B431 Biological  Chemistry – Teaching is from standard texts of biochemistry, microbiology, human biology, and nutrition.  The goal for this course is to prepare students for the courses in physiology, pathology, and other classes in the western clinical sciences.

B432 Physiology – Students gain the foundation in western physiology needed to understand the biochemical processes and nutritional needs of the human body related to health and disease. Information in this class is intrinsic to understanding the foundations of nutrition.

B433 Laboratory Interpretation – Course explains the signs of disease when values are out of normal range. After this course, practitioners of TCM will be able to communicate with other medical practitioners in an integral approach to care.

B530 Physical Examination- This course consists of procedures of physical and neurological examination; providing an understanding of the methods used in making physical diagnosis.

B531 Pathology 1 and B532 Pathology 2 – Courses begin with a review of the normal physiological  processes and then discuss how these are altered by disease.  Students will be able to recognize pathological indicators and biochemical pathways to better correlate the basic science of pathology with physical diagnosis and disorders related to nutrition.  There is emphasis on disease and pre-existing conditions that may affect acupuncture treatment.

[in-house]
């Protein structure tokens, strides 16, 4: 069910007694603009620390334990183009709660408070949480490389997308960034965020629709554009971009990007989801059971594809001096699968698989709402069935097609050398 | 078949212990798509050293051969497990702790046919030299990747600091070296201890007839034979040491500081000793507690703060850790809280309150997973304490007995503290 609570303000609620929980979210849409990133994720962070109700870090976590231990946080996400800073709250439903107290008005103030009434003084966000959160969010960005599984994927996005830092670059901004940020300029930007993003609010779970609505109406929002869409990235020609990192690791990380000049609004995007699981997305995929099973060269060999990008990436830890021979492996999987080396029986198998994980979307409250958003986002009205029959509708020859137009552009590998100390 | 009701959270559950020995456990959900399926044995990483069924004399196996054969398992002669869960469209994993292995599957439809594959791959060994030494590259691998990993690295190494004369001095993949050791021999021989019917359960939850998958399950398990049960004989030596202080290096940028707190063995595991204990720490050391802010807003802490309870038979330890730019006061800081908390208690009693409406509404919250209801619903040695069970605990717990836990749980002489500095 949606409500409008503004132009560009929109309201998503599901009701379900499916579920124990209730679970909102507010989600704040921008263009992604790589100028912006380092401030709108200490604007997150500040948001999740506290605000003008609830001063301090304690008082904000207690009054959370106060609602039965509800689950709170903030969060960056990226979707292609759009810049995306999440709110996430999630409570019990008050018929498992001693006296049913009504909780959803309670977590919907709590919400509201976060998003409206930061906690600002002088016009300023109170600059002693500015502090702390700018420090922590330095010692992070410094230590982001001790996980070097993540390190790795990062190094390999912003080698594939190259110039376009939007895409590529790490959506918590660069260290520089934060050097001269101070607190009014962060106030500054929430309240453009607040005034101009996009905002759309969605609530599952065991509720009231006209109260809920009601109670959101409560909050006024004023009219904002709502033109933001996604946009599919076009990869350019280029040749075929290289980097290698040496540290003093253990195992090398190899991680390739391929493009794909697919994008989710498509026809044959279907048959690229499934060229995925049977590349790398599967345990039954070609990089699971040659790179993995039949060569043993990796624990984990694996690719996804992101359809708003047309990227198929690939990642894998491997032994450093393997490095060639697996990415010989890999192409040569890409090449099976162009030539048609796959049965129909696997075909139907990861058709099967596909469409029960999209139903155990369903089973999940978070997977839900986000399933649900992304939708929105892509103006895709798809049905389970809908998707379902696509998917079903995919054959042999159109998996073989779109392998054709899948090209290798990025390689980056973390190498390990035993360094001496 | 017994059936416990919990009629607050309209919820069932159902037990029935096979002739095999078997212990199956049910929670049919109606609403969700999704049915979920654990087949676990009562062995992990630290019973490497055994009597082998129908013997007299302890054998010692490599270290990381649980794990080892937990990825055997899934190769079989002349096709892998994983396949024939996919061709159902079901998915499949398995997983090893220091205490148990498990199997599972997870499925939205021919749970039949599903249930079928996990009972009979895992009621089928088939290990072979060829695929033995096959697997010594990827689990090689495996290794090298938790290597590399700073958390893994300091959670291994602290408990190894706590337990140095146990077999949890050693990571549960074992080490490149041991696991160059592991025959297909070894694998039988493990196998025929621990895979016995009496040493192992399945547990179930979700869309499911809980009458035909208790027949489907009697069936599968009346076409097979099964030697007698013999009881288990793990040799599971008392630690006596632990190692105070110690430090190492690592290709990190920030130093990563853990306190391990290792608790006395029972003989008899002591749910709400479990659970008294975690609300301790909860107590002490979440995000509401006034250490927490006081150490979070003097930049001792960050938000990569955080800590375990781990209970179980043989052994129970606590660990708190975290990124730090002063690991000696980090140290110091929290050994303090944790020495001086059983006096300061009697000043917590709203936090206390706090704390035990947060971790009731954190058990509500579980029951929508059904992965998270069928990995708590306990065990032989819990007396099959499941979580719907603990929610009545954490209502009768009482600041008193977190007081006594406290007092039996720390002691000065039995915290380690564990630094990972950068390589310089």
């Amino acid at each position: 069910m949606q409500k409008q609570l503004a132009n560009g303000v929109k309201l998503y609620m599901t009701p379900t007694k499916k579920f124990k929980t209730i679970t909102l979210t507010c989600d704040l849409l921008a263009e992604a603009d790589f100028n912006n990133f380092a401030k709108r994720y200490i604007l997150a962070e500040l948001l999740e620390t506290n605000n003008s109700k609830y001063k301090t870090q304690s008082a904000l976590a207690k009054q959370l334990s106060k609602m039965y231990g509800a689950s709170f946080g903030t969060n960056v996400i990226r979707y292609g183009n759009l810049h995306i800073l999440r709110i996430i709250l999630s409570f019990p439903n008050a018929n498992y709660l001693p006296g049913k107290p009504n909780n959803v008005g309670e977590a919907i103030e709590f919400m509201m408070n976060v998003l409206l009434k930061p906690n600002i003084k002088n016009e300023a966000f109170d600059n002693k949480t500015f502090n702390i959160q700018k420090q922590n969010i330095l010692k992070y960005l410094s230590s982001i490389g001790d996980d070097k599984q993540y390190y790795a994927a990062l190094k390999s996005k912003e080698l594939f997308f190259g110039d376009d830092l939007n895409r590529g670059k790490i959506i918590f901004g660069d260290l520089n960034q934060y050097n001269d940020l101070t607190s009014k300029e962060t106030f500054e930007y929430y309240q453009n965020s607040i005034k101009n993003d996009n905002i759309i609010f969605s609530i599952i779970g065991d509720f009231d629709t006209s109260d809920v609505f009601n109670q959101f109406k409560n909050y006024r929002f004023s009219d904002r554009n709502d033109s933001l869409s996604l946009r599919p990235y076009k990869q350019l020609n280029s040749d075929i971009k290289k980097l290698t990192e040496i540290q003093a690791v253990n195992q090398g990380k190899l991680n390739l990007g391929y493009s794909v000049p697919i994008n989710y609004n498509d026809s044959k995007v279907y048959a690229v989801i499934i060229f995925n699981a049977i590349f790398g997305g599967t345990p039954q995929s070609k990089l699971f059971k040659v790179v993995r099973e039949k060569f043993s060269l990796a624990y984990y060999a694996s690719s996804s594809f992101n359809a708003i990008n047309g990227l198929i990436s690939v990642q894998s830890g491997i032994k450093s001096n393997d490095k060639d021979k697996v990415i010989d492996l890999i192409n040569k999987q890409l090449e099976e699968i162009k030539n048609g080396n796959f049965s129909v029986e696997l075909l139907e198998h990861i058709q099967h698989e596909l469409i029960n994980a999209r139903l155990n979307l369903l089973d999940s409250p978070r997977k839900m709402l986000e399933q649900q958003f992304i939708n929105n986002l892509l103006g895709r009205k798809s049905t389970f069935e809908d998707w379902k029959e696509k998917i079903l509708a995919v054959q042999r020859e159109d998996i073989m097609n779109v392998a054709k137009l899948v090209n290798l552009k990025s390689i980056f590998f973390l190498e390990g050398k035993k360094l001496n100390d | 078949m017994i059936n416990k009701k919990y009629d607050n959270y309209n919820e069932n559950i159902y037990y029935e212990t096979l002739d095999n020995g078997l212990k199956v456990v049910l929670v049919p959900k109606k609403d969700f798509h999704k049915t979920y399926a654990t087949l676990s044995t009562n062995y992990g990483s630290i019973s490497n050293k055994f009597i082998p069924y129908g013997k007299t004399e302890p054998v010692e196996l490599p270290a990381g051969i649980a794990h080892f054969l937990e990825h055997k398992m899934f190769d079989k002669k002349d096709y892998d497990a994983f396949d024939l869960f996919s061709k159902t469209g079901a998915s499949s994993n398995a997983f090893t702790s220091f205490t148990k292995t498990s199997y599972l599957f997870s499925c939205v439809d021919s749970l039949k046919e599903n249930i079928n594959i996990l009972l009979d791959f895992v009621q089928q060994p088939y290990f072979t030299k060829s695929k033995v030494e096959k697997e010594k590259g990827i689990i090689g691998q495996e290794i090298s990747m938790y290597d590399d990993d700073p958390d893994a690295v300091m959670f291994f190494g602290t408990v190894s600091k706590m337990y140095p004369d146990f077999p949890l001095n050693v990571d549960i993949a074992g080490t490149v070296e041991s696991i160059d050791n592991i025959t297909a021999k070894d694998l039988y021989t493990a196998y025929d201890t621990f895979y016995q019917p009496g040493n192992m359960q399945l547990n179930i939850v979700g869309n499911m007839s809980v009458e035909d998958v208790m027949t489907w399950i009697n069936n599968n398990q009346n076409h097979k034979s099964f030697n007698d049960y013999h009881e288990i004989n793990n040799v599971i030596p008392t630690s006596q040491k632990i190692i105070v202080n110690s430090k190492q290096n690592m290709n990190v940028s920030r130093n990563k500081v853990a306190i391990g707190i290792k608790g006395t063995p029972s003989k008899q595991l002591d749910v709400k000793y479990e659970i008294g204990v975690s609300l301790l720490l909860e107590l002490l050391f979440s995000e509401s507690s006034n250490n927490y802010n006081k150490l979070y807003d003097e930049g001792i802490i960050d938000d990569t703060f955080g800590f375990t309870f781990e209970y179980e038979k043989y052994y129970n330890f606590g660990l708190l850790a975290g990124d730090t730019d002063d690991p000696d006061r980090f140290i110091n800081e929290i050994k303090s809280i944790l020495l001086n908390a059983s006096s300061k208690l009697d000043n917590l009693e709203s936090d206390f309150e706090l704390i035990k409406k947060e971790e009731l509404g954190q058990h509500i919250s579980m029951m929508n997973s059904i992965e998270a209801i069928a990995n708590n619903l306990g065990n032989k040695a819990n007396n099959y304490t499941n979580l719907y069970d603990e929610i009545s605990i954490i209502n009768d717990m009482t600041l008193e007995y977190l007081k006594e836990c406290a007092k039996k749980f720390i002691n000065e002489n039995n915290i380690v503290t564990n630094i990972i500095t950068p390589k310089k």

B533 Pharmacology – This course covers commonly prescribed medication; their origin, nature, properties and effects.  Students will understand the interaction of food and vitamin therapy and herbs and nutritional supplements with pharmaceutical medications.  An important outcome of this class is the ability to better communicate with physicians about medications and the overall treatment plan of a patient.

B534 Clinical Medicine – Students will have completed all of the bioscience curriculum and this class will review the application of  this coursework as it affects diagnostic decisions making in an integral approach to care.

B630A Acupuncture Nutrition – This course concentrates on the processes involved with taking in and utilizing food substances. This course builds on proper bioscience classes to focus on biomedical nutrition and food therapy.  This course moves on to cover the topics of vitamins, minerals and nutritional supplements that can be used in an acupuncture practice.

B630 OM Nutrition – This course concentrates on the processes involved with taking in and utilizing food substances.  This course builds on prior bioscience classes to focus on biomedical nutrition and food therapy. This course moves on to cover the topics of vitamins and minerals.